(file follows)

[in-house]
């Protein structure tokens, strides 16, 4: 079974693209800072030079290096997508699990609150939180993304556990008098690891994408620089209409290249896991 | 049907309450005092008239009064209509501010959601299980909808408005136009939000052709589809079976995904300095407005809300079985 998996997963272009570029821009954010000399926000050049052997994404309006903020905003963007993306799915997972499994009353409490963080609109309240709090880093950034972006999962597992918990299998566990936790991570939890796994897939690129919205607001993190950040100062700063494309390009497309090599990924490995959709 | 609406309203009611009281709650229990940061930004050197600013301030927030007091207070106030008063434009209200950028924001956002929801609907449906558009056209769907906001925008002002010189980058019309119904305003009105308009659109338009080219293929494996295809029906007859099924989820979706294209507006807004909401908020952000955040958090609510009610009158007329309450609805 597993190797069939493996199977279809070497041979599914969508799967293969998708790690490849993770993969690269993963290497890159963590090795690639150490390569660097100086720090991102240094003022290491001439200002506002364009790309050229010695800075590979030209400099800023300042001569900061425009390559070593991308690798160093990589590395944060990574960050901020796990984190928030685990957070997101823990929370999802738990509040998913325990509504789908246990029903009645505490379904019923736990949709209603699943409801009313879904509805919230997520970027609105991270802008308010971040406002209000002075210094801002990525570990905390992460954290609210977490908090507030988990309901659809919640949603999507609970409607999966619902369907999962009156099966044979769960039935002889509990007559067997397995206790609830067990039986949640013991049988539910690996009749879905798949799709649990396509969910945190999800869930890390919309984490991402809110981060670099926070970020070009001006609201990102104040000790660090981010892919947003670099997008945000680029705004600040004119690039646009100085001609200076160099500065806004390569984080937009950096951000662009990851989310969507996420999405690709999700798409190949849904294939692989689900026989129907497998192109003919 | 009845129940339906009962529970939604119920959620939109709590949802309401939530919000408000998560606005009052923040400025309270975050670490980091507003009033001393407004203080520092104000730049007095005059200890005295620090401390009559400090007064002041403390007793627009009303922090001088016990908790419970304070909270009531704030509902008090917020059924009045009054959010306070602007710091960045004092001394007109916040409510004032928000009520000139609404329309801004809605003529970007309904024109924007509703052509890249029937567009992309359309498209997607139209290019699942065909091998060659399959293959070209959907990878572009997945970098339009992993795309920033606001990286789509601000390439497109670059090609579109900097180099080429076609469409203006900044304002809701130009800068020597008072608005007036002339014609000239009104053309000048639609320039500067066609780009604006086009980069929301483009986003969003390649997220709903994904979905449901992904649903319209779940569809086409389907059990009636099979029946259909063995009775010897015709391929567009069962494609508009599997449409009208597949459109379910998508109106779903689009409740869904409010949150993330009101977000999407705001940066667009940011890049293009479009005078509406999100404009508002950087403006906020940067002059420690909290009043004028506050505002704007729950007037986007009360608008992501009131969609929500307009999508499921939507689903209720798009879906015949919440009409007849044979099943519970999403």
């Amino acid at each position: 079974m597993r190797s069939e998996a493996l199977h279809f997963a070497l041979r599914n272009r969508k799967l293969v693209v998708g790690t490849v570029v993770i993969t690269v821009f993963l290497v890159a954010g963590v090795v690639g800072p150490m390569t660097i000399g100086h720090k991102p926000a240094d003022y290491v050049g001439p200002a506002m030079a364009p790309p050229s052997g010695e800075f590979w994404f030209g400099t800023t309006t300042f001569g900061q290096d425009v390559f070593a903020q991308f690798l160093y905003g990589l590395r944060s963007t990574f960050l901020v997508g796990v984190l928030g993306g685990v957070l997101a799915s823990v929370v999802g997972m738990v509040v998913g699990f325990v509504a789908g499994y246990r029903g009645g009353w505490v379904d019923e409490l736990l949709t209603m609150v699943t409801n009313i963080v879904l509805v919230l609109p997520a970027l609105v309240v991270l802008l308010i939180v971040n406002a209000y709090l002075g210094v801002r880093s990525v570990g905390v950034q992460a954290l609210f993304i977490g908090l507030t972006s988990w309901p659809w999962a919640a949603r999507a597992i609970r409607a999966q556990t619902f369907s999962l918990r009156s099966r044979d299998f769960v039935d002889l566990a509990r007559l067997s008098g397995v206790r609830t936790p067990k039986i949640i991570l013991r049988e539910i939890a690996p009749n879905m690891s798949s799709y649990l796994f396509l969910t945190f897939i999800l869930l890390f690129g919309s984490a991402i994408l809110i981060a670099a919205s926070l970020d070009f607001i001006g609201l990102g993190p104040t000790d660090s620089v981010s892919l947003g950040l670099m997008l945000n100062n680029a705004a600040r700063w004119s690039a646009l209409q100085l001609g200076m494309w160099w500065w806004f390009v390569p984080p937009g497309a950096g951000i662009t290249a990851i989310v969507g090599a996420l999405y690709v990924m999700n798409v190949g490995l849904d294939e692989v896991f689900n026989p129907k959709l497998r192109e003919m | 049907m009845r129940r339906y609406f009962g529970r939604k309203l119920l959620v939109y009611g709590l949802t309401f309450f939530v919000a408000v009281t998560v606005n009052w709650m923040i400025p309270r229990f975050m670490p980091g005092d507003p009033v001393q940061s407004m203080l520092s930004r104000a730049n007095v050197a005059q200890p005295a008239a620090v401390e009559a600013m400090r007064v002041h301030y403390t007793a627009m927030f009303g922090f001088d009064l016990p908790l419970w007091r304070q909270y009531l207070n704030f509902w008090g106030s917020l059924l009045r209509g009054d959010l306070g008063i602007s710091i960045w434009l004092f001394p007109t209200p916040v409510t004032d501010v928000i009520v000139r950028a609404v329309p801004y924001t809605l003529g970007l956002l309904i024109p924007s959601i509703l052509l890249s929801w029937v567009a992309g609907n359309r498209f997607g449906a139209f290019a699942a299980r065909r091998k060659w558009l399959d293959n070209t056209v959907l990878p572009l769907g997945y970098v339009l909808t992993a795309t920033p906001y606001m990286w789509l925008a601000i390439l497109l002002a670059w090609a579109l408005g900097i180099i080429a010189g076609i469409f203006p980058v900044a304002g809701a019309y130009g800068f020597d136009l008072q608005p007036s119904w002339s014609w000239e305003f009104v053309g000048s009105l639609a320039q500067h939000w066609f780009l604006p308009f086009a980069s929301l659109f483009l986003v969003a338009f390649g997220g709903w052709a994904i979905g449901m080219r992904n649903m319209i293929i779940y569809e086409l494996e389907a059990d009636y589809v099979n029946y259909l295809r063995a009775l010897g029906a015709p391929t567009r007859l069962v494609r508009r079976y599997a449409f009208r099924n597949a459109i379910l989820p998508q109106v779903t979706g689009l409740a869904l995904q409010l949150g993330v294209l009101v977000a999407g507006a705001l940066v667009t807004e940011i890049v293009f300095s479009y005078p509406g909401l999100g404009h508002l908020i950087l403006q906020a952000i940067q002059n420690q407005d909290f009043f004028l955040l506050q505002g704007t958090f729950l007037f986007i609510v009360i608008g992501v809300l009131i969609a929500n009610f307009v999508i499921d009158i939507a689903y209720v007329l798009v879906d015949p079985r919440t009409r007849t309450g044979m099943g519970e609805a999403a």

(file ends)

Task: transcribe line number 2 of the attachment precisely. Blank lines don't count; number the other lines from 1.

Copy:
């Protein structure tokens, strides 16, 4: 079974693209800072030079290096997508699990609150939180993304556990008098690891994408620089209409290249896991 | 049907309450005092008239009064209509501010959601299980909808408005136009939000052709589809079976995904300095407005809300079985 998996997963272009570029821009954010000399926000050049052997994404309006903020905003963007993306799915997972499994009353409490963080609109309240709090880093950034972006999962597992918990299998566990936790991570939890796994897939690129919205607001993190950040100062700063494309390009497309090599990924490995959709 | 609406309203009611009281709650229990940061930004050197600013301030927030007091207070106030008063434009209200950028924001956002929801609907449906558009056209769907906001925008002002010189980058019309119904305003009105308009659109338009080219293929494996295809029906007859099924989820979706294209507006807004909401908020952000955040958090609510009610009158007329309450609805 597993190797069939493996199977279809070497041979599914969508799967293969998708790690490849993770993969690269993963290497890159963590090795690639150490390569660097100086720090991102240094003022290491001439200002506002364009790309050229010695800075590979030209400099800023300042001569900061425009390559070593991308690798160093990589590395944060990574960050901020796990984190928030685990957070997101823990929370999802738990509040998913325990509504789908246990029903009645505490379904019923736990949709209603699943409801009313879904509805919230997520970027609105991270802008308010971040406002209000002075210094801002990525570990905390992460954290609210977490908090507030988990309901659809919640949603999507609970409607999966619902369907999962009156099966044979769960039935002889509990007559067997397995206790609830067990039986949640013991049988539910690996009749879905798949799709649990396509969910945190999800869930890390919309984490991402809110981060670099926070970020070009001006609201990102104040000790660090981010892919947003670099997008945000680029705004600040004119690039646009100085001609200076160099500065806004390569984080937009950096951000662009990851989310969507996420999405690709999700798409190949849904294939692989689900026989129907497998192109003919 | 009845129940339906009962529970939604119920959620939109709590949802309401939530919000408000998560606005009052923040400025309270975050670490980091507003009033001393407004203080520092104000730049007095005059200890005295620090401390009559400090007064002041403390007793627009009303922090001088016990908790419970304070909270009531704030509902008090917020059924009045009054959010306070602007710091960045004092001394007109916040409510004032928000009520000139609404329309801004809605003529970007309904024109924007509703052509890249029937567009992309359309498209997607139209290019699942065909091998060659399959293959070209959907990878572009997945970098339009992993795309920033606001990286789509601000390439497109670059090609579109900097180099080429076609469409203006900044304002809701130009800068020597008072608005007036002339014609000239009104053309000048639609320039500067066609780009604006086009980069929301483009986003969003390649997220709903994904979905449901992904649903319209779940569809086409389907059990009636099979029946259909063995009775010897015709391929567009069962494609508009599997449409009208597949459109379910998508109106779903689009409740869904409010949150993330009101977000999407705001940066667009940011890049293009479009005078509406999100404009508002950087403006906020940067002059420690909290009043004028506050505002704007729950007037986007009360608008992501009131969609929500307009999508499921939507689903209720798009879906015949919440009409007849044979099943519970999403």